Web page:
Sizewell C: Boris Johnson urges UK to 'go large' with £700m nuclear plant funding

Credit: PA
Sizewell C would be built near the existing Sizewell B power station. Credit: PA

Boris Johnson has promised £700m of government funding for a new multi-billion pound nuclear power plant, urging the country to "go large" on the project in one of his final acts as prime minister.

He announced the cash for the Sizewell C reactor during a visit to the site on the Suffolk coast on Thursday, adding he was “absolutely confident it will get over the line” in the next few weeks.

Development consent for Sizewell C - which could cost between £20bn and £30bn - was given the go-ahead by Business Secretary Kwasi Kwarteng in July, but negotiations over the financial investment decision were still ongoing at that stage.

Once built, it would generate enough electricity to meet the needs of around six million homes, say its operators EDF Energy.

Mr Johnson said: "I say with the prophetic candour and clarity of one who is about to hand over the torch of office: Go nuclear, go large, and go with Sizewell C."

Boris Johnson was given a tour of the working plant at Sizewell B, near where the new reactor will be built. Credit: PA

He framed the investment as a way to improve the UK's energy security, as millions of householders face spiralling energy bills as a result of the increasing gas price, driven by the war in Ukraine.

Mr Johnson said that if the Hinkley Point C nuclear power station were running this year "it would be cutting fuel bills by £3bn".

“That’s why we need to pull our national finger out and get on with Sizewell C," he said.

“That’s why we’re putting £700m into the deal, just part of the £1.7bn of government funding available for developing a large-scale nuclear project to final investment stage FID (final investment decision) in this parliament.

“And in the course of the next few weeks, I am absolutely confident that it will get over the line, and we will get it over the line because it would be absolute madness not to.”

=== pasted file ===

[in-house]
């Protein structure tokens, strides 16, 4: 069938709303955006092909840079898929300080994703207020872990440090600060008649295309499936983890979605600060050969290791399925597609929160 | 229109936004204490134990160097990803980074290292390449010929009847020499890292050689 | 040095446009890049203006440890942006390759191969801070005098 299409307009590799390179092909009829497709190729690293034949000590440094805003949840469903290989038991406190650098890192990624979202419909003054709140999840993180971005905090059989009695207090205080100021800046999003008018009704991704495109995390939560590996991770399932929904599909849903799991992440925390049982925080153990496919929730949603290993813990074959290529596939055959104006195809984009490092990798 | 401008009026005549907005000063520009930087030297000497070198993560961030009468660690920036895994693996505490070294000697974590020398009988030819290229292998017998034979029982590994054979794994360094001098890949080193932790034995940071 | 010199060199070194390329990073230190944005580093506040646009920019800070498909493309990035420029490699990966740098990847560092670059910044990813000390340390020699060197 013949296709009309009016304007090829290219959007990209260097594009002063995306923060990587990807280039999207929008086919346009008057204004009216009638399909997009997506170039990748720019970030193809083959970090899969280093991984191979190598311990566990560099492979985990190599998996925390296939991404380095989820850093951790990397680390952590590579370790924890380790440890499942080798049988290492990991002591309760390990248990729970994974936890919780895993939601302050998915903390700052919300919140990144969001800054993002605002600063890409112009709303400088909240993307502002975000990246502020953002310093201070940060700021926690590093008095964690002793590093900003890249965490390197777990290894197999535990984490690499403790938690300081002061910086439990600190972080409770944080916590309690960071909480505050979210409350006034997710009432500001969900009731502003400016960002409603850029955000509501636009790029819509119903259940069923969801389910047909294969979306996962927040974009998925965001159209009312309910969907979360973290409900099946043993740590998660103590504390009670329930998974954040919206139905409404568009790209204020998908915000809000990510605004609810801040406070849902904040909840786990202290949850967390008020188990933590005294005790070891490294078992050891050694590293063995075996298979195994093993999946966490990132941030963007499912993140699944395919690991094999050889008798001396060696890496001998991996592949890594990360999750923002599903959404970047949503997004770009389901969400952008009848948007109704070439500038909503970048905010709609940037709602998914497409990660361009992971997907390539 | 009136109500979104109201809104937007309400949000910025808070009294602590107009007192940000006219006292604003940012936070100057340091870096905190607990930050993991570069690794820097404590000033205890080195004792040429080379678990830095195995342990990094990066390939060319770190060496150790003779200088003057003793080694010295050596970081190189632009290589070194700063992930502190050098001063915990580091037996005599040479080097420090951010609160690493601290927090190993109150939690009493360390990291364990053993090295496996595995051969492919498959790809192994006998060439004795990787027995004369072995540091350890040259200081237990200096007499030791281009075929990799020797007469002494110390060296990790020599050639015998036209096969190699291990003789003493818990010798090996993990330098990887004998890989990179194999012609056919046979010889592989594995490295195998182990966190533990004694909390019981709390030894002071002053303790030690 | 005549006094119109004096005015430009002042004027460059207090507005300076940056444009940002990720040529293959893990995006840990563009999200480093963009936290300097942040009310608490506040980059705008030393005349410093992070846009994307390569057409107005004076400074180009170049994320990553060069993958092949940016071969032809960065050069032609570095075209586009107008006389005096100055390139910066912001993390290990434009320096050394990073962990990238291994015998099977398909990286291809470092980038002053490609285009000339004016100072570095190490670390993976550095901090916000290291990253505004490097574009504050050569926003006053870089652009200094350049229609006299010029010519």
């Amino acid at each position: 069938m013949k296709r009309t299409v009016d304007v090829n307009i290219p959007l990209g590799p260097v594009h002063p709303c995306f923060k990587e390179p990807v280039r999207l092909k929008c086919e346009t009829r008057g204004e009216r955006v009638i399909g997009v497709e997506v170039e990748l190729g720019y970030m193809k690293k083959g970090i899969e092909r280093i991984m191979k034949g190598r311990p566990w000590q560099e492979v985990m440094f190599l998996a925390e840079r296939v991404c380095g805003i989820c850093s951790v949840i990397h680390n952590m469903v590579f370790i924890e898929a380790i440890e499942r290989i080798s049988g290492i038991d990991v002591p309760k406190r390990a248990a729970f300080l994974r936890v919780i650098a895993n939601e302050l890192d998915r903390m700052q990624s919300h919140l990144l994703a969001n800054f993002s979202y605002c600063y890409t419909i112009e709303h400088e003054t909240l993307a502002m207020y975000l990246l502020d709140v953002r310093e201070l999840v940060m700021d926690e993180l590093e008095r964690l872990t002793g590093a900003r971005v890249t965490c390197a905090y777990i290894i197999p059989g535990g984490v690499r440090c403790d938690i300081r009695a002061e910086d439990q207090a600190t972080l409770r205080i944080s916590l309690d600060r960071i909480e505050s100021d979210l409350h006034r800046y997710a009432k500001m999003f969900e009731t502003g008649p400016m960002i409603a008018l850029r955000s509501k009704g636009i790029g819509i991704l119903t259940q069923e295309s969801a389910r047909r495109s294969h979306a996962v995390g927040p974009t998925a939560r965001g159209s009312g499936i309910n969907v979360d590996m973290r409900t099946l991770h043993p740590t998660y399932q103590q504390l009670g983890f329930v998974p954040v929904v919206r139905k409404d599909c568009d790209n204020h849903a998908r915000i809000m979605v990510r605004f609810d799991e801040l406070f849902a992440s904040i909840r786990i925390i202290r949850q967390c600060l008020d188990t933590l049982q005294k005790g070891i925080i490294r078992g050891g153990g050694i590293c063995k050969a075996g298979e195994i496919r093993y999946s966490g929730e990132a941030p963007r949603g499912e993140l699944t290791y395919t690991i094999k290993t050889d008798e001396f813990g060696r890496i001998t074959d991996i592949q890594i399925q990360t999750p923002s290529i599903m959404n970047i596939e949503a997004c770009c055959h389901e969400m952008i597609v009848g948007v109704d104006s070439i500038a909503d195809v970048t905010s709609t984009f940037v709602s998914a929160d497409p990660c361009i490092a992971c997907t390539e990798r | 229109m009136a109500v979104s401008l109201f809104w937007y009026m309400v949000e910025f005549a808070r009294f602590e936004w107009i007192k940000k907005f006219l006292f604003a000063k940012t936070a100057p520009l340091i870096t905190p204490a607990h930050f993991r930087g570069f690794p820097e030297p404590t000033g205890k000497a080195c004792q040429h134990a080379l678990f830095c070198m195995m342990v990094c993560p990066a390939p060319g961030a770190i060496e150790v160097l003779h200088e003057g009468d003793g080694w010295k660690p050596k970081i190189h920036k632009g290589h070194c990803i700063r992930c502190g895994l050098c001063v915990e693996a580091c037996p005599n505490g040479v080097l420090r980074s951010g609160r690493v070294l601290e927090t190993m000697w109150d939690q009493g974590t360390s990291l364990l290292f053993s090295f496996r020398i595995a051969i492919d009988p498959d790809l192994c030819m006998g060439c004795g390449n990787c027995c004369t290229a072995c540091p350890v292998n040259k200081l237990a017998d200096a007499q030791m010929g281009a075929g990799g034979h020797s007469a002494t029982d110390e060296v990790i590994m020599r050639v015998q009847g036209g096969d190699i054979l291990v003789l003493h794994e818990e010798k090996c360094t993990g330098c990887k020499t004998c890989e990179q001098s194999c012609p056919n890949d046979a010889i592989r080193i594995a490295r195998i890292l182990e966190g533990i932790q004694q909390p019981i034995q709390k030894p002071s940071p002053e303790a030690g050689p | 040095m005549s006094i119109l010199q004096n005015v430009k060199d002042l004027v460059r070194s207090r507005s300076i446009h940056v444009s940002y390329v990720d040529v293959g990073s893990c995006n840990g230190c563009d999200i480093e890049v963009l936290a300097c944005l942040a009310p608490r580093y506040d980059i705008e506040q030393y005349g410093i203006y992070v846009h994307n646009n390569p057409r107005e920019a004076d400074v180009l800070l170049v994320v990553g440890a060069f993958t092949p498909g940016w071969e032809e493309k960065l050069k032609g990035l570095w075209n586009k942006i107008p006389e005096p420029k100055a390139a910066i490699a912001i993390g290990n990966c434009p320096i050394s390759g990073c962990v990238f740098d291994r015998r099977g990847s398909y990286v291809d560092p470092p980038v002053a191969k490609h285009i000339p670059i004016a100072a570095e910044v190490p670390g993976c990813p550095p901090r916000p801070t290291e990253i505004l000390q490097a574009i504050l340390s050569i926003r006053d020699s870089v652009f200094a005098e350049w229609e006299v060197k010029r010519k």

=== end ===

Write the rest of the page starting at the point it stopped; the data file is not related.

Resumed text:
Construction would take place across an onshore site of 915 acres, and take between 10 and 12 years until operational. Compared to using a gas-fired power station it will reduce emissions by around nine million tonnes of CO2 every year, said its backers.

Local opposition to the proposals has been fierce, and campaigners were at Sizewell on Thursday to protest at the announcement, bearing placards reading “Wrong decision” and “It’s not too late #StopSizwellC".

The Stop Sizewell C group labelled the plant "another Boris Johnson infrastructure blowout that his successor should consign to the bin".

"When every penny matters, it's totally wrong to shackle the next Prime Minister and billions in taxpayers' money to this damaging project, whose ballooning cost, lengthy construction, failure-prone technology and long term water supply are so uncertain.

"Sizewell C would not be British, nor secure. It would be developed by an arm of a foreign government, probably with considerable foreign ownership and be reliant on overseas uranium."

The Stop Sizewell C campaign group has previously criticised “lame duck PM” Mr Johnson for pushing ahead with the project and wants his successor to ask for the decision to be looked at again.

It warned the project would not light a single lightbulb for at least a decade and taxpayers’ money could be better spent elsewhere.

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